Biographical Sketches of Leading Citizens
Lawrence County Pennsylvania 1897


[p. 553] of Hickory township, Lawrence Co., Pa., is the widow of the Rev. Richard M. Bear, a most highly respected Methodist clergyman, whose death took place in the city of New Castle, in 1888, when he was aged three score and ten years. Mrs. Bear was a daughter of Michael and Rebecca (Ramsey) Jordan, and granddaughter of Henry Jordan, who was a native of Germany. Our subject's grandfather came to America when fourteen years of age, having been drafted into the British Army, and very soon after his arrival he took part in the Revolutionary War, joining the Continental Army at New York, deserting from the British. He served through the remaining portion of the war as a private, and when discharged from the band of patriots, who had fought and bled in Freedom's cause, settled in what is now Washington township, Lawrence County, where he purchased a tract of virgin soil, heavily timbered; he occupied the rest of his years in clearing the tall forest trees, and in following the peaceful and honorable calling of an agriculturist, at which line of work he was very successful, taking high rank for general ability and excellence of work among his brother-farmers. Although not personally interested in politics, he was, notwithstanding, a strong partisan of the Democratic party. He married Elizabeth Marsheimer, a native of Eastern Pennsylvania, and the fruits of their union were: John; Henry; Daniel; George; Michael; Susan; Elizabeth; Catherine; and Mary. They looked for religious counsel and upholding faith in the Presbyterian Church. Henry Jordan died sometime in the '40's, aged ninety-two years; his wife was called to join the ransomed ones on the other shore, when in her ninetieth year, in 1851 or 1852.

Educational advantages in new sparsely settled districts of a country that is still poor in everything but its natural wealth, are sometimes unconventional in the extreme, and the school-house, wherein Michael Jordan, the father of our subject, received his education was much after the usual run of school-houses of that day, when out in the remote pioneer districts. It was, of course, built of logs, unhewn, with the cracks filled up with stiff clay; the windows were small and high in the wall, and because of the price of glass were glazed with oiled paper; everything was primitive to the last degree, but who shall say that the rudiments of learning imparted in such institutions, under all kinds of obstacles, have not been of the greatest influence in molding our life as a nation, and in kindling a spark of ambition for higher attainments that has led many a bright, barefoot boy to rise from one position to another, till his name becomes famous, and his works have been given a place among the best works of the age. The American school-house should occupy a tender spot in every loyal American's heart. When the school had done as much for him as it was able, he became a young farmer, but was also interested extensively in the buying and selling of horses, cattle, sheep, etc., and at one period was successfully engaged in the mercantile business. His was a well-rounded, vigorous character, and his energies intelligently directed in whatever direction always brought him wealth and a farther rise in his station; money once acquired became the nucleus of a larger amount, and kept on increasing indefinitely. He has spent all of his life in Washington township, where he is looked upon with respect as a leading citizen. He married Rebecca Ramsey, daughter of James and Sarah Ramsey who were both natives of Westmoreland Co., Pa., and of this union there resulted four children: James, who died in 1844, aged seventeen years; Sarah A., deceased at seventeen years of age; Maria, who married Thomas Martin of Washington township, and has a family of three children, Agnes, Elizabeth, and Margaret; and Elizabeth, the subject of this sketch. Mrs. Jordan died in 1851, aged forty-two years. Michael Jordan died in 1888, aged eighty-six years.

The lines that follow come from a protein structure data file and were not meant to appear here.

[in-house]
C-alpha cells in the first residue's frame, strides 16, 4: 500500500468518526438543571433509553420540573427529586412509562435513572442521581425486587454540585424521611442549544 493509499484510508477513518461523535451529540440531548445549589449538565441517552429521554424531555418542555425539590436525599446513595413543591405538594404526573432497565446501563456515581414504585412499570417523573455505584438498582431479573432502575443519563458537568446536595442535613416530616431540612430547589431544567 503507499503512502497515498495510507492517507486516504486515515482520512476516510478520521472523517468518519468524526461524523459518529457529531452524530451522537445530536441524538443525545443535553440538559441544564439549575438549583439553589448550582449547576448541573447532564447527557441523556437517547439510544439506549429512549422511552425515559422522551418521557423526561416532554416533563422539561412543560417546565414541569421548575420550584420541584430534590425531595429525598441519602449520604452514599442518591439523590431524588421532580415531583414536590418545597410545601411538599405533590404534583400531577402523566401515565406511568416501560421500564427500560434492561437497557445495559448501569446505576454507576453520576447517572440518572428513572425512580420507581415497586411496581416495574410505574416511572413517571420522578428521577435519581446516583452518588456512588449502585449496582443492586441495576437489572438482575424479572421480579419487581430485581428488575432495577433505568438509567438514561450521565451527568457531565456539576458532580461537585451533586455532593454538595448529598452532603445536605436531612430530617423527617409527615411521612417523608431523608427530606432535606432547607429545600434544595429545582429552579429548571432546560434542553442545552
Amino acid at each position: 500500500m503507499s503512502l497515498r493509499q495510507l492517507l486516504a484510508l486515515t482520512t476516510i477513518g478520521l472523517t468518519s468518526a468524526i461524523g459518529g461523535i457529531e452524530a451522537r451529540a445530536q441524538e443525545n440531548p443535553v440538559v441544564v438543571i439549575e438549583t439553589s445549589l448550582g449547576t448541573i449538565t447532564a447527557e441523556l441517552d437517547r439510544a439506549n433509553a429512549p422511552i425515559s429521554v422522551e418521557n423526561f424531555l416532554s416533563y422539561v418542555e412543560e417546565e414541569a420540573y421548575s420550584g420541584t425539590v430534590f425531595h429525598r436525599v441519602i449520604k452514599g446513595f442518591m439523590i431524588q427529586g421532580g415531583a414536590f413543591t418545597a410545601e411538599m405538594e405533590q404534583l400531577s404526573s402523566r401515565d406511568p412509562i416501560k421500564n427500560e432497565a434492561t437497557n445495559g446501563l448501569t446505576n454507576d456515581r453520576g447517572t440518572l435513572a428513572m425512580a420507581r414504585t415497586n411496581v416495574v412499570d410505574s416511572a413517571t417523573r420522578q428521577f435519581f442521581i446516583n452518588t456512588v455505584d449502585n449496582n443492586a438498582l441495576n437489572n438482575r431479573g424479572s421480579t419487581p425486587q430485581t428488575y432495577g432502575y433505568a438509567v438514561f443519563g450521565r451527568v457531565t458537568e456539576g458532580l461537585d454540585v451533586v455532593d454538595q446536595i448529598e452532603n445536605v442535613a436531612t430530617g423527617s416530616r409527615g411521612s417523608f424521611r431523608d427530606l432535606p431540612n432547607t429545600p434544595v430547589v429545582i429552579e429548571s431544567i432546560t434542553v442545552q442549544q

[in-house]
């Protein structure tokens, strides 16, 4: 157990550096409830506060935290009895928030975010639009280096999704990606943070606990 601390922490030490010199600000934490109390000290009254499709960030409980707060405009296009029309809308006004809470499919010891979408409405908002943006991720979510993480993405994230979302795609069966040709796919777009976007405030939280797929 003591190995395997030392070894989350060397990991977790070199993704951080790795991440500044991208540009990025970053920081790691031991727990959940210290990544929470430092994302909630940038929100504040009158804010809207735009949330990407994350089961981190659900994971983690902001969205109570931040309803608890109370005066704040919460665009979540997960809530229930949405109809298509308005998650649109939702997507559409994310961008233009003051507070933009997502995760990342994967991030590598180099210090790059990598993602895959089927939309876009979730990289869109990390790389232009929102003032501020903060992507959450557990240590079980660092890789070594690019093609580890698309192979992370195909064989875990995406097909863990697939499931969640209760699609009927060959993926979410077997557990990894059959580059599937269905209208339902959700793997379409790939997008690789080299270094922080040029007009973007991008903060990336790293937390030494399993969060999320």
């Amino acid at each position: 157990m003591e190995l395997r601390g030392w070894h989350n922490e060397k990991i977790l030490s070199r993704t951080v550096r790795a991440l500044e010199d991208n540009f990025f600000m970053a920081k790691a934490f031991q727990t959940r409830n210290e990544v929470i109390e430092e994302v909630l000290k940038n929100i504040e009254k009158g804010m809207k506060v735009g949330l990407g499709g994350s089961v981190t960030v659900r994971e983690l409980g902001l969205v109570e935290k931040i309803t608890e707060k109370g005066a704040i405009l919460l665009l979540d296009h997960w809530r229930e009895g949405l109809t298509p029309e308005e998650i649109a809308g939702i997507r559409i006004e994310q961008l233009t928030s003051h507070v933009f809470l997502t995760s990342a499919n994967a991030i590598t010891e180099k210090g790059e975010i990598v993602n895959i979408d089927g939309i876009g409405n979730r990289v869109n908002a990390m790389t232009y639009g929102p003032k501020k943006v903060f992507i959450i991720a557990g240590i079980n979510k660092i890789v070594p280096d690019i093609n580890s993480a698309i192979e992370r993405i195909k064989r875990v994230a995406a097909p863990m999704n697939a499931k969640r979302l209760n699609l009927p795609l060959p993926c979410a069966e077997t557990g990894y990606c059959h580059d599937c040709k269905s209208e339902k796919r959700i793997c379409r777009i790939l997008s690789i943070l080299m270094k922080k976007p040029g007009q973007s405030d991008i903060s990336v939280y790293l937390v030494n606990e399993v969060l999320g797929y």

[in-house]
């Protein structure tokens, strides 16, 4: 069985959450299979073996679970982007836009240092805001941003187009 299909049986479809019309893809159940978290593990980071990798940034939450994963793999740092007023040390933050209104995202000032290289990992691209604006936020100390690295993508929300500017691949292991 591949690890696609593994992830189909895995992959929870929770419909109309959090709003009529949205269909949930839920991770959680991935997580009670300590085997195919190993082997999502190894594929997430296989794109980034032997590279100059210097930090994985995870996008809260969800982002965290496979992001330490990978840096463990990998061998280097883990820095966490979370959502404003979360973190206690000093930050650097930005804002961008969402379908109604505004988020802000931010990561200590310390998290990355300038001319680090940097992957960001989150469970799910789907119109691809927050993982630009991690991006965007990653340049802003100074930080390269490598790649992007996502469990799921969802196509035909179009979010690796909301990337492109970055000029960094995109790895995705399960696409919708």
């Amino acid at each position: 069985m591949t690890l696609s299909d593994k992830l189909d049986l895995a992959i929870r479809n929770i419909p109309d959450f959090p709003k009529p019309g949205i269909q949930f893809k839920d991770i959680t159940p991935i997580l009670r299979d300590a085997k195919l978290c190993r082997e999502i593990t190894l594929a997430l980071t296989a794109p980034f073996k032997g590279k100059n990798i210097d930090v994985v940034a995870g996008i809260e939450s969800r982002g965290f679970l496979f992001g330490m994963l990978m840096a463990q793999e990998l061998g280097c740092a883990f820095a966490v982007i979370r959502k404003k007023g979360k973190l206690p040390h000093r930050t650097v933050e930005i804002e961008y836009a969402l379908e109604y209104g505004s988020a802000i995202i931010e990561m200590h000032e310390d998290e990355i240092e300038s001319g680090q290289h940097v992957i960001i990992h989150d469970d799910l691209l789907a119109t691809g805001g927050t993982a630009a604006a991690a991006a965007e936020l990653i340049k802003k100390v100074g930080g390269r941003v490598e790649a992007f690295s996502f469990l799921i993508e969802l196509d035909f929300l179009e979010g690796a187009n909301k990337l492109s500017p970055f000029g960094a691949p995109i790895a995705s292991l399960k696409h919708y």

Mrs. Bear has been married twice. Her first marriage was in 1850 to Alexander McDowell, a native of Neshannock township (now Hickory), and by this union she became the mother of three children: Rebecca and Rachel, both of whom died in infancy; and Hannah M., who became the wife of Eliphaz B. Wilson, a native of Hickory township, and has five children, Lillie, deceased, Bertha (Mrs. E. Snodgrass) of Allegheny Pa., who has one child, Robert, Alexander Mc, who is studying for the ministry, Elizabeth, and Paul. Mr. McDowell, who was born in 1827, departed his life in 1873, and his widow thereupon, in 1877, married the Rev. Richard M. Bear, a Methodist clergyman, who was then located at Mt. Jackson, Pa., and who for many years was a member of the Erie Conference. After his marriage with our subject he filled pastoral positions in Jamestown, Pa., Middlesex, Pa., Fredonia, Pa., and Volant, this county. Mrs. Bear's grandmother, Sarah Taylor, was the first white woman who crossed the Slippery Rock River; she was a distant relative of Zachary Taylor.

Biographical Sketches of Leading Citizens Lawrence County Pennsylvania
Biographical Publishing Company, Buffalo, N.Y., 1897

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